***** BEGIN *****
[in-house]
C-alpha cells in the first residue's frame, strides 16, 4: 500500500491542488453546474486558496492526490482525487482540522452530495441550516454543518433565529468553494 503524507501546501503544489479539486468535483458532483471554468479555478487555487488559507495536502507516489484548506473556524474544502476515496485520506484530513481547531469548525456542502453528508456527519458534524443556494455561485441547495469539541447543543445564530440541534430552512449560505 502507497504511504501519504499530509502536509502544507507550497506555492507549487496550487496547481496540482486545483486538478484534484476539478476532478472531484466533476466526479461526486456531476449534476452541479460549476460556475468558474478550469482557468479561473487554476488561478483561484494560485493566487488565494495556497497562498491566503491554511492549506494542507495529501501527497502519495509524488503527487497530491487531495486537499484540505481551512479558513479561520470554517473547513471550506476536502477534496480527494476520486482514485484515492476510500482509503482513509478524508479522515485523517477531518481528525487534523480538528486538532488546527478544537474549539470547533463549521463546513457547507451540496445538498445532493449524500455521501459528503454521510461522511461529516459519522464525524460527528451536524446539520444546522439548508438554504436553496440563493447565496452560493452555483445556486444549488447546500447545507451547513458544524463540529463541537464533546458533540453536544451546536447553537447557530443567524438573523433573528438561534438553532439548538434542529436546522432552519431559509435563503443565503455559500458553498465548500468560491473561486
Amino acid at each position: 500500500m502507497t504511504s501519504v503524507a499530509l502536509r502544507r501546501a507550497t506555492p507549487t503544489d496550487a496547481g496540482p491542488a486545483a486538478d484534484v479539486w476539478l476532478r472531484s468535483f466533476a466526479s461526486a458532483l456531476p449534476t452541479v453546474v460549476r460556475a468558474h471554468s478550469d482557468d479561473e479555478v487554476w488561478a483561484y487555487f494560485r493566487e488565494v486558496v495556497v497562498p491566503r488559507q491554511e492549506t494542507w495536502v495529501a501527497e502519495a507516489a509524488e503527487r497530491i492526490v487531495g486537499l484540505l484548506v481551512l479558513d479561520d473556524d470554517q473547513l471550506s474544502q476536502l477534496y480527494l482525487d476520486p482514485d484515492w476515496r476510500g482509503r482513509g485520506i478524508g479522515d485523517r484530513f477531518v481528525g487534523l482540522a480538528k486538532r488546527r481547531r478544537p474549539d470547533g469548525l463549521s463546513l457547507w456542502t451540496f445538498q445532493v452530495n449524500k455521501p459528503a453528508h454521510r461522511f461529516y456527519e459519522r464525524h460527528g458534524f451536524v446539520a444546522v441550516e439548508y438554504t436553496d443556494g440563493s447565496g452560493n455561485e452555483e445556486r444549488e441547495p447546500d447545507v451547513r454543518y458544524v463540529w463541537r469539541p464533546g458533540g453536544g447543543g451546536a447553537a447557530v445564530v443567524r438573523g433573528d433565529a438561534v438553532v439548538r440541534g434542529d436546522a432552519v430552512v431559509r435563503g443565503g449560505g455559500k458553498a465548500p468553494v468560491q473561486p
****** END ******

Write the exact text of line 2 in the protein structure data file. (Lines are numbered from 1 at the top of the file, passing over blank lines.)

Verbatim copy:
C-alpha cells in the first residue's frame, strides 16, 4: 500500500491542488453546474486558496492526490482525487482540522452530495441550516454543518433565529468553494 503524507501546501503544489479539486468535483458532483471554468479555478487555487488559507495536502507516489484548506473556524474544502476515496485520506484530513481547531469548525456542502453528508456527519458534524443556494455561485441547495469539541447543543445564530440541534430552512449560505 502507497504511504501519504499530509502536509502544507507550497506555492507549487496550487496547481496540482486545483486538478484534484476539478476532478472531484466533476466526479461526486456531476449534476452541479460549476460556475468558474478550469482557468479561473487554476488561478483561484494560485493566487488565494495556497497562498491566503491554511492549506494542507495529501501527497502519495509524488503527487497530491487531495486537499484540505481551512479558513479561520470554517473547513471550506476536502477534496480527494476520486482514485484515492476510500482509503482513509478524508479522515485523517477531518481528525487534523480538528486538532488546527478544537474549539470547533463549521463546513457547507451540496445538498445532493449524500455521501459528503454521510461522511461529516459519522464525524460527528451536524446539520444546522439548508438554504436553496440563493447565496452560493452555483445556486444549488447546500447545507451547513458544524463540529463541537464533546458533540453536544451546536447553537447557530443567524438573523433573528438561534438553532439548538434542529436546522432552519431559509435563503443565503455559500458553498465548500468560491473561486